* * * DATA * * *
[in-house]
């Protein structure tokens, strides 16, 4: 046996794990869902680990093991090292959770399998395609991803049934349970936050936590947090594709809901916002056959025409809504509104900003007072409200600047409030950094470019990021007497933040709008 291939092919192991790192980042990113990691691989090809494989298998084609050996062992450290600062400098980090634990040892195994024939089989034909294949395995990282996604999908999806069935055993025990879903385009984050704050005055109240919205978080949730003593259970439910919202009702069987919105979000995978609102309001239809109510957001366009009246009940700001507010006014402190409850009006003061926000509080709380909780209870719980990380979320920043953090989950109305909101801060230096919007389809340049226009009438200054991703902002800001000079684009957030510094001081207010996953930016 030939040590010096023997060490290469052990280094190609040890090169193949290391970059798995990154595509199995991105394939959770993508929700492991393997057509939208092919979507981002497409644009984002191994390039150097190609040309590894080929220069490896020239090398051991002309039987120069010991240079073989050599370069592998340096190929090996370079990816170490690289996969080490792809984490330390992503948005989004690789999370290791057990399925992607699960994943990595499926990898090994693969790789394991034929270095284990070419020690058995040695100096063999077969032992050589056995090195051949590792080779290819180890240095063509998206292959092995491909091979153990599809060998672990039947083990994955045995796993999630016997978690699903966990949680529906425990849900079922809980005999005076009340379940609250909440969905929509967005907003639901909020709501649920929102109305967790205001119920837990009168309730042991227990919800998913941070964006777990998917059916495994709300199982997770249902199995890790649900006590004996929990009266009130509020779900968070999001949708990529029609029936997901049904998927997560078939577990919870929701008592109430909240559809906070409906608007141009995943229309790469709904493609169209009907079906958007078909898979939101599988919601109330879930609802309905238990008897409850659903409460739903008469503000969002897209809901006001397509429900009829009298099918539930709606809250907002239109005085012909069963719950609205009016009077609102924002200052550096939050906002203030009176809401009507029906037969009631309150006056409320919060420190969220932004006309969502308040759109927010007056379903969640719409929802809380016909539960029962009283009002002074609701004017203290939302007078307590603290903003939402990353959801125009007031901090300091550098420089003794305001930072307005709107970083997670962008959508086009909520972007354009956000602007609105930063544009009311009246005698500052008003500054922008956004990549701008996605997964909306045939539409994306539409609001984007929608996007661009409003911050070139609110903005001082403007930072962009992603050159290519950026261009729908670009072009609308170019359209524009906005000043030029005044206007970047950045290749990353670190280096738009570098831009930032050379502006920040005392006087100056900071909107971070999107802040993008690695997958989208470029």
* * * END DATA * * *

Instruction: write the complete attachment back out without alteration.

[in-house]
């Protein structure tokens, strides 16, 4: 046996794990869902680990093991090292959770399998395609991803049934349970936050936590947090594709809901916002056959025409809504509104900003007072409200600047409030950094470019990021007497933040709008 291939092919192991790192980042990113990691691989090809494989298998084609050996062992450290600062400098980090634990040892195994024939089989034909294949395995990282996604999908999806069935055993025990879903385009984050704050005055109240919205978080949730003593259970439910919202009702069987919105979000995978609102309001239809109510957001366009009246009940700001507010006014402190409850009006003061926000509080709380909780209870719980990380979320920043953090989950109305909101801060230096919007389809340049226009009438200054991703902002800001000079684009957030510094001081207010996953930016 030939040590010096023997060490290469052990280094190609040890090169193949290391970059798995990154595509199995991105394939959770993508929700492991393997057509939208092919979507981002497409644009984002191994390039150097190609040309590894080929220069490896020239090398051991002309039987120069010991240079073989050599370069592998340096190929090996370079990816170490690289996969080490792809984490330390992503948005989004690789999370290791057990399925992607699960994943990595499926990898090994693969790789394991034929270095284990070419020690058995040695100096063999077969032992050589056995090195051949590792080779290819180890240095063509998206292959092995491909091979153990599809060998672990039947083990994955045995796993999630016997978690699903966990949680529906425990849900079922809980005999005076009340379940609250909440969905929509967005907003639901909020709501649920929102109305967790205001119920837990009168309730042991227990919800998913941070964006777990998917059916495994709300199982997770249902199995890790649900006590004996929990009266009130509020779900968070999001949708990529029609029936997901049904998927997560078939577990919870929701008592109430909240559809906070409906608007141009995943229309790469709904493609169209009907079906958007078909898979939101599988919601109330879930609802309905238990008897409850659903409460739903008469503000969002897209809901006001397509429900009829009298099918539930709606809250907002239109005085012909069963719950609205009016009077609102924002200052550096939050906002203030009176809401009507029906037969009631309150006056409320919060420190969220932004006309969502308040759109927010007056379903969640719409929802809380016909539960029962009283009002002074609701004017203290939302007078307590603290903003939402990353959801125009007031901090300091550098420089003794305001930072307005709107970083997670962008959508086009909520972007354009956000602007609105930063544009009311009246005698500052008003500054922008956004990549701008996605997964909306045939539409994306539409609001984007929608996007661009409003911050070139609110903005001082403007930072962009992603050159290519950026261009729908670009072009609308170019359209524009906005000043030029005044206007970047950045290749990353670190280096738009570098831009930032050379502006920040005392006087100056900071909107971070999107802040993008690695997958989208470029």